Pungency testing may be on the minds of Texas sweet onion shippers, but it’s not often on their agendas, according to David Burrell, president of National Onion Labs, Collins, Ga.
National Onion Labs, which started testing Vidalia onions for pungency in 1999 using a methodology developed at the University of Georgia, is on a quest to get shippers and buyers to buy into testing. The labs currently test onions from various regions, including Texas.
Most Texas onions are not tested, though, and therefore not certified as sweet, Burrell said.
"I’d say the largest percentage are not tested," he said. "The best proof is that we do a lot of retail product surveys, and last year in our March survey, 61% of what we found at the retail level was stickered as sweet but would not pass a simple pungency test."
The test is simple, takes less than a day and is inexpensive, Burrell said.
There is the matter of cost, though.
"Probably, if you’re looking at testing all the sweet onions and properly testing with a statistically valid method, it would cost the entire sweet onion industry about $2 million a year, or about 15 cents" per 40-pound unit, Burrell said. "It’s not an enormous proposition, but it takes some discipline for the retailers to require it of a $425 million industry."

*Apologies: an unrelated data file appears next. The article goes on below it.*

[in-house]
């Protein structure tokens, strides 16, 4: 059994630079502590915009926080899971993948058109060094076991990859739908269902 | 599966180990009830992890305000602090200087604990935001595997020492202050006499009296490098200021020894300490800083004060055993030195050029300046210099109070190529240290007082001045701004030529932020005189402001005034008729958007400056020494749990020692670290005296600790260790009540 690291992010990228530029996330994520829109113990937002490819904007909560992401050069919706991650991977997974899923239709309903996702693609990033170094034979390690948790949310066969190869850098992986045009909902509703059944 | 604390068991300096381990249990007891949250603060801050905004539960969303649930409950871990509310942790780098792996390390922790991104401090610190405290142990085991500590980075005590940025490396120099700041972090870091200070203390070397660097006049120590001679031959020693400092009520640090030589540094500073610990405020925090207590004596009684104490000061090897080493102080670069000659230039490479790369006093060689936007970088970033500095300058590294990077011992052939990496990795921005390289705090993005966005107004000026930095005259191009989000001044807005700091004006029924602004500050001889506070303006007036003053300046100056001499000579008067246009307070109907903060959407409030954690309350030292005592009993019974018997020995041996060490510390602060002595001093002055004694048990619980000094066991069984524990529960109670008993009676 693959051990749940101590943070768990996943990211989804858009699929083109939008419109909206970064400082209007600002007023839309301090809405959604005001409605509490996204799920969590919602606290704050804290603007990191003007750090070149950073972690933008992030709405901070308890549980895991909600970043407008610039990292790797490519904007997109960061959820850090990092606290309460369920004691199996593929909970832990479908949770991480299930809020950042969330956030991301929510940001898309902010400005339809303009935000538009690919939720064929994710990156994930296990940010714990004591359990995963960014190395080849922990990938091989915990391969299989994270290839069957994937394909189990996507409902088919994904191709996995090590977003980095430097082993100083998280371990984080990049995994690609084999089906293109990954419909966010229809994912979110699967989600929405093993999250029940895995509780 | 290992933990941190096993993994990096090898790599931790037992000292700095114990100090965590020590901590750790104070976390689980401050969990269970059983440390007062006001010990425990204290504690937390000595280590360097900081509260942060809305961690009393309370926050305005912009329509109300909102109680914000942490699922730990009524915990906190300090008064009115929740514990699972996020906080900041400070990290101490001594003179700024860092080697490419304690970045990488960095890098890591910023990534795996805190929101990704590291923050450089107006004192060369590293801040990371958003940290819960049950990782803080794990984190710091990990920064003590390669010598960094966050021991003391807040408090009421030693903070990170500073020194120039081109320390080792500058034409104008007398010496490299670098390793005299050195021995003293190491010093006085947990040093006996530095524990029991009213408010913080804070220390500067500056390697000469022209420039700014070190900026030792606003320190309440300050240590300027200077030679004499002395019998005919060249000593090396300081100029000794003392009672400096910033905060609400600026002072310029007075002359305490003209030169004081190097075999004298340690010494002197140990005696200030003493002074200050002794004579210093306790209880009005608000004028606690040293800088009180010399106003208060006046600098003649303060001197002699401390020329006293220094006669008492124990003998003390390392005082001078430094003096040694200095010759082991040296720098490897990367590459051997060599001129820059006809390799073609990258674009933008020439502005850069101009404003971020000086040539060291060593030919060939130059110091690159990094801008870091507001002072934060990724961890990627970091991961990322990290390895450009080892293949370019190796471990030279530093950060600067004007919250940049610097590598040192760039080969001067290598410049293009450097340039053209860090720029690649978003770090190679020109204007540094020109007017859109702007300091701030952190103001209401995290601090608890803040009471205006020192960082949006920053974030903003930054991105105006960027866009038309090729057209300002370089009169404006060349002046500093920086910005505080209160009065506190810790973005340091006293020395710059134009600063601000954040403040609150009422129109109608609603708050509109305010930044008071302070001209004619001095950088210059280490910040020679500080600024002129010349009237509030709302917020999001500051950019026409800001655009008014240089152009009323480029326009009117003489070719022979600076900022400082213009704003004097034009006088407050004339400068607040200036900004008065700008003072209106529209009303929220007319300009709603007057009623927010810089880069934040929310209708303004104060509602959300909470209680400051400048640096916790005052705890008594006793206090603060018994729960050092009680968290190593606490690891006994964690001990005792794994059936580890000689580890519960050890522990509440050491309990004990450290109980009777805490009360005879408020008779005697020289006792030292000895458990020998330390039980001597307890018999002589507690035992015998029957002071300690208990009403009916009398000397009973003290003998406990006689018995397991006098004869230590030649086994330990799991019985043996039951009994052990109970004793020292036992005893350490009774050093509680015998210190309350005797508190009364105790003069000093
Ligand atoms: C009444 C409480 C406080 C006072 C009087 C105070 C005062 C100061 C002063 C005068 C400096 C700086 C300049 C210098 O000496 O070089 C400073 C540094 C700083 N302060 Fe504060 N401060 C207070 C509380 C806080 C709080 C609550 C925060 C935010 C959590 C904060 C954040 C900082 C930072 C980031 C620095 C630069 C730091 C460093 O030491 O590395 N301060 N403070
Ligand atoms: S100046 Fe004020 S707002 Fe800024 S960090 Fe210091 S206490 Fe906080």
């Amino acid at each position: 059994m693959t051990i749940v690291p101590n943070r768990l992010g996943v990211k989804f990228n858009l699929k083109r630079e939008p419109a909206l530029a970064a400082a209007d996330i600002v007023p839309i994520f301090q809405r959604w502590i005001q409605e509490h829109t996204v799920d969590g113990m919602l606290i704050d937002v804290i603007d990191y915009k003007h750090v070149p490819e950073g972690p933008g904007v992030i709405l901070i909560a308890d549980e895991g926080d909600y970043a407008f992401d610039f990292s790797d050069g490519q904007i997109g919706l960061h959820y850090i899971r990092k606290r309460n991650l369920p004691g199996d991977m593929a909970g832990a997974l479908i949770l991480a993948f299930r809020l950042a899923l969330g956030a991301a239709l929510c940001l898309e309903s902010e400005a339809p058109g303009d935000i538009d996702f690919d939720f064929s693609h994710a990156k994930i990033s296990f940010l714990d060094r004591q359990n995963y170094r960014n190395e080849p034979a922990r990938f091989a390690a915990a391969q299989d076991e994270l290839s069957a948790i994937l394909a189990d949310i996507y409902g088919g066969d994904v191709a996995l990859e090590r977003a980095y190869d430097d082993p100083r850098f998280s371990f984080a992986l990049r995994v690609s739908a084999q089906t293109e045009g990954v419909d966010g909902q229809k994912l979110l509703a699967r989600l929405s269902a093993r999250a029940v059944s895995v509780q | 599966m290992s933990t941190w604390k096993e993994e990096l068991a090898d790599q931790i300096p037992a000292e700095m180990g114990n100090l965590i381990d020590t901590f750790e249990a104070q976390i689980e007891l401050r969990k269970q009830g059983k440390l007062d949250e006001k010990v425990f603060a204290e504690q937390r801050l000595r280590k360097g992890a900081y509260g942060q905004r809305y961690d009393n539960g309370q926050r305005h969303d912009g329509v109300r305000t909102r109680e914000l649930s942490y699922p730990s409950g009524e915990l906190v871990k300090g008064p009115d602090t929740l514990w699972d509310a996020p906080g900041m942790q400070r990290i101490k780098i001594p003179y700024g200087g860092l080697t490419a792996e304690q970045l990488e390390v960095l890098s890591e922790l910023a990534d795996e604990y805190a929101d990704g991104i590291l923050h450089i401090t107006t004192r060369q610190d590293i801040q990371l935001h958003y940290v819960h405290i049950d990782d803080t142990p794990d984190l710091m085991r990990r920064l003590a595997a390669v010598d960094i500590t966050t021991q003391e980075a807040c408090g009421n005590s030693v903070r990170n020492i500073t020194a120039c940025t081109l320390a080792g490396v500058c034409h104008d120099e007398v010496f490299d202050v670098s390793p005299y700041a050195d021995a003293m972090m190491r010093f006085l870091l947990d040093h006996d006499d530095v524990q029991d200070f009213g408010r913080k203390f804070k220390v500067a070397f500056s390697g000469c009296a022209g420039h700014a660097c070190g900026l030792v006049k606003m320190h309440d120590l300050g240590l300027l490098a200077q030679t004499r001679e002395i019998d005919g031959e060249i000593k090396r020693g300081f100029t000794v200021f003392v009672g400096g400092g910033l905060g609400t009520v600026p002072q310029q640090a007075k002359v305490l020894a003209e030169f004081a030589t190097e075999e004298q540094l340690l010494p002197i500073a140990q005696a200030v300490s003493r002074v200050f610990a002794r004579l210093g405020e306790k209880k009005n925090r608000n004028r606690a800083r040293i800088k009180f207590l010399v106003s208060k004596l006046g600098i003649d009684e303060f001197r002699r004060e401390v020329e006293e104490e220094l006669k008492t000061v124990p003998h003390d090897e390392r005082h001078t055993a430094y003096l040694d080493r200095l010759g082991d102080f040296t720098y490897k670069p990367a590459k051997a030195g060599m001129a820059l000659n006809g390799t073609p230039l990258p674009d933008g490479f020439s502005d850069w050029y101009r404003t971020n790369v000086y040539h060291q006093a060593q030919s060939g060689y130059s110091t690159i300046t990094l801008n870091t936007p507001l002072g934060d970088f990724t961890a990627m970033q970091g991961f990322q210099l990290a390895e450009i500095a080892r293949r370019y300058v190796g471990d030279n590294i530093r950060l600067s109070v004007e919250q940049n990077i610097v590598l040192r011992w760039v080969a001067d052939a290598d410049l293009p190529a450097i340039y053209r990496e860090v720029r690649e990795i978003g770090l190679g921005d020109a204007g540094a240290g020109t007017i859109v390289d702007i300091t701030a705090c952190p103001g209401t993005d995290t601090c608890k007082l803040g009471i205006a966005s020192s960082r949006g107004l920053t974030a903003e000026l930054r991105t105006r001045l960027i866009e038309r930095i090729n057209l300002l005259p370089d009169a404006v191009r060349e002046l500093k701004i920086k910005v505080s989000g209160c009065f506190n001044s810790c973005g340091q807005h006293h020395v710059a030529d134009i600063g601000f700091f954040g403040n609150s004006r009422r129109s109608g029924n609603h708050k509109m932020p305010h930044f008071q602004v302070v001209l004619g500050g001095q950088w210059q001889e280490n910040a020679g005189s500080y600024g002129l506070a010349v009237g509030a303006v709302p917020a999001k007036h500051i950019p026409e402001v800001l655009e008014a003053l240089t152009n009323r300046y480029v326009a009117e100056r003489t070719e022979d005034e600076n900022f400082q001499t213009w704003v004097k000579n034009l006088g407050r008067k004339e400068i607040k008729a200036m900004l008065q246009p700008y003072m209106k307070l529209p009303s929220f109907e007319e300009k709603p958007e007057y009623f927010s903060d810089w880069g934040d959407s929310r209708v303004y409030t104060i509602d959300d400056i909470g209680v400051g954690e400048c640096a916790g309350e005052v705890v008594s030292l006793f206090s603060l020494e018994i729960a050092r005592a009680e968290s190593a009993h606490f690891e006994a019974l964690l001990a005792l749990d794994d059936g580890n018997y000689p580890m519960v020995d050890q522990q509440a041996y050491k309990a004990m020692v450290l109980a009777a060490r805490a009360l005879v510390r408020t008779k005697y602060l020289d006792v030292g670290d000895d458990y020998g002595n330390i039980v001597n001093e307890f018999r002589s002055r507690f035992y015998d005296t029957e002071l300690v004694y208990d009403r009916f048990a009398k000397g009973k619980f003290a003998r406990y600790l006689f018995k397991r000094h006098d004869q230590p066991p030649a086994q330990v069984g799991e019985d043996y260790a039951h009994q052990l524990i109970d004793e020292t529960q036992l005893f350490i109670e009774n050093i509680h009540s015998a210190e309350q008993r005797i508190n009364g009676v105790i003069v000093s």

Pungency is measured on a five-point scale, with any product scoring higher than five non-certifiable as a sweet onion, Burrell said.
"The impetus was one of the best Vidalia growers, who said early onions were killing the goose that laid the golden egg and that retailers were competing for the early onions," he said, which led to poor consumer reception.
"The best onions are the ones that are more mature," Burrell said. "Retailers were selling early onions that had poor flavor qualities."
Consumers ended up with a product that was something less than top quality, and they didn’t return to buy more onions, Burrell said.
"It turned the consumers off," he said.
Burrell combined a certification program that married global positioning systems and mapping with pungency testing.
"It provided the tool for the producer to give the retailer the optimum flavor, prevent non-qualifying product from going to the marketplace and really give the retailer a tool to say, ‘I don’t want the product until it’s ready.’"
National Onion Labs is one of two primary testing programs in the U.S. — the other is at Texas A&M University.
Burrell said he is urging retailers to require testing, wherever it’s done.
"There’s a definite trend toward understanding the need," he said. "Whether that has trended toward action where the retailers are requiring the product be acceptably validated is a still a question left unanswered."
Burrell said there is a "huge misunderstanding" that onions out of Texas and Mexico are automatically considered to be sweet.